Wednesday, June 14, 2017

Tiki build-along, pt. 7

At this point, I enter uncharted territory with my tiki build. A popular and common component of home tiki bars are carved baseboards and other assorted trim. I have a full-sized router that I've used on my office build, mainly to carve out dados for bookshelves, etc. It's large, however, and not entirely suitable for the more intricate design work of carving baseboards. So I went to Harbor Freight, that emporium of cheap tools imported from China, and picked up a super-inexpensive trim router using a 40 percent off coupon. This small router isn't nearly as powerful, and I doubt it will last as long as my other (15 years now) but it's nimble and better suited for detail work.

I picked up some 1"x6" Ponderosa pine boards from McCoy's (they were cheaper than at the other options, plus the boards had a smoother, more polished finish as opposed to the rough cut of other places). I designed a simple, common alternating triangle pattern using Photoshop and printed it out. Using an Exacto knife, I trimmed out the pattern then traced it onto a more robust piece of poster board. After trimming that out, I taped it to the boards and traced the pattern onto the wood. If that sounds like it's convoluted, or a lot of steps, well, it is.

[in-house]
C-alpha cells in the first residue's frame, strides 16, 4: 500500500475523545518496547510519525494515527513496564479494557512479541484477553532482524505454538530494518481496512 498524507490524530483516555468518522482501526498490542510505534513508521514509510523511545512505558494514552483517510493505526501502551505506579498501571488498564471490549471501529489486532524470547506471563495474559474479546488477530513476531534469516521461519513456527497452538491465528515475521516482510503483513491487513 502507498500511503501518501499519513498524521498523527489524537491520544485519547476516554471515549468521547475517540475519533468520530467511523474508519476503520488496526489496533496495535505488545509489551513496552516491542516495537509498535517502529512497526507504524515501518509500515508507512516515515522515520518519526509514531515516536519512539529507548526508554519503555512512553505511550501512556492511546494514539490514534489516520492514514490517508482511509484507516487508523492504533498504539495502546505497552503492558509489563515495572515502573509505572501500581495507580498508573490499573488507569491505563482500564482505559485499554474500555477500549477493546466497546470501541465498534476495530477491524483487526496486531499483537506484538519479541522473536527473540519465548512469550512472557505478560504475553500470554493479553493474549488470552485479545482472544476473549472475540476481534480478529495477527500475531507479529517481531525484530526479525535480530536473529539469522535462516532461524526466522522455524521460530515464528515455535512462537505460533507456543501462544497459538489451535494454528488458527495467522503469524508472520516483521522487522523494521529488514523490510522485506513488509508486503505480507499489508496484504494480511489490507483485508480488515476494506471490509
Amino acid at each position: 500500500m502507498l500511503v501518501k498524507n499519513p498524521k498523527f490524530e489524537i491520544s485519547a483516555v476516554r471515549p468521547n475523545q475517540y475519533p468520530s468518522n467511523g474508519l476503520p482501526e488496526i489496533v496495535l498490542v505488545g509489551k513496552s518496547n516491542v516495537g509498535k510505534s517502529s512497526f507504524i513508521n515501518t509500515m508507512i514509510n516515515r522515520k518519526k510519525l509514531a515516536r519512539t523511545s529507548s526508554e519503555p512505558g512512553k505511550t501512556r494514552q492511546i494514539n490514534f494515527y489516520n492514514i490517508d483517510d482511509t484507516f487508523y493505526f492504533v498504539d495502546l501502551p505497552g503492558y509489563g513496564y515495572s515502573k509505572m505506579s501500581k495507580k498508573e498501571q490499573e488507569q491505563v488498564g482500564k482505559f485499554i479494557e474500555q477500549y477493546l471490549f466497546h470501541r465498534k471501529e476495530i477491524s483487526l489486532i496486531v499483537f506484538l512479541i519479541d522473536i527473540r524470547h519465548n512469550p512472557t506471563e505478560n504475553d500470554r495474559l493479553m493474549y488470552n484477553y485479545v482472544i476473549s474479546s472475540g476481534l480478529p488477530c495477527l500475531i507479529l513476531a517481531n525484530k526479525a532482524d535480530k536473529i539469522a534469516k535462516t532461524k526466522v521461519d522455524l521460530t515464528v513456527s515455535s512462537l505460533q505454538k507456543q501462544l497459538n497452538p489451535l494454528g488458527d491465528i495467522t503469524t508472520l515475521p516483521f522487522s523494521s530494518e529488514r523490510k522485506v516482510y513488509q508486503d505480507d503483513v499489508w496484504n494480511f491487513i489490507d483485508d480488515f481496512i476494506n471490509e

One thing that's nice about the trim router is that it has a guide attachment that allows one to cut a groove at a set distance along any straight piece of wood. My big router doesn't have that, and to get straight lines I have to measure and clamp down a guide board that's both straight and long enough... it's a pain. This is much more effective, although I have to confess that on my first attempt I didn't bolt the guide tightly enough, and it came loose resulting in an irregular cut. But don't tell anyone.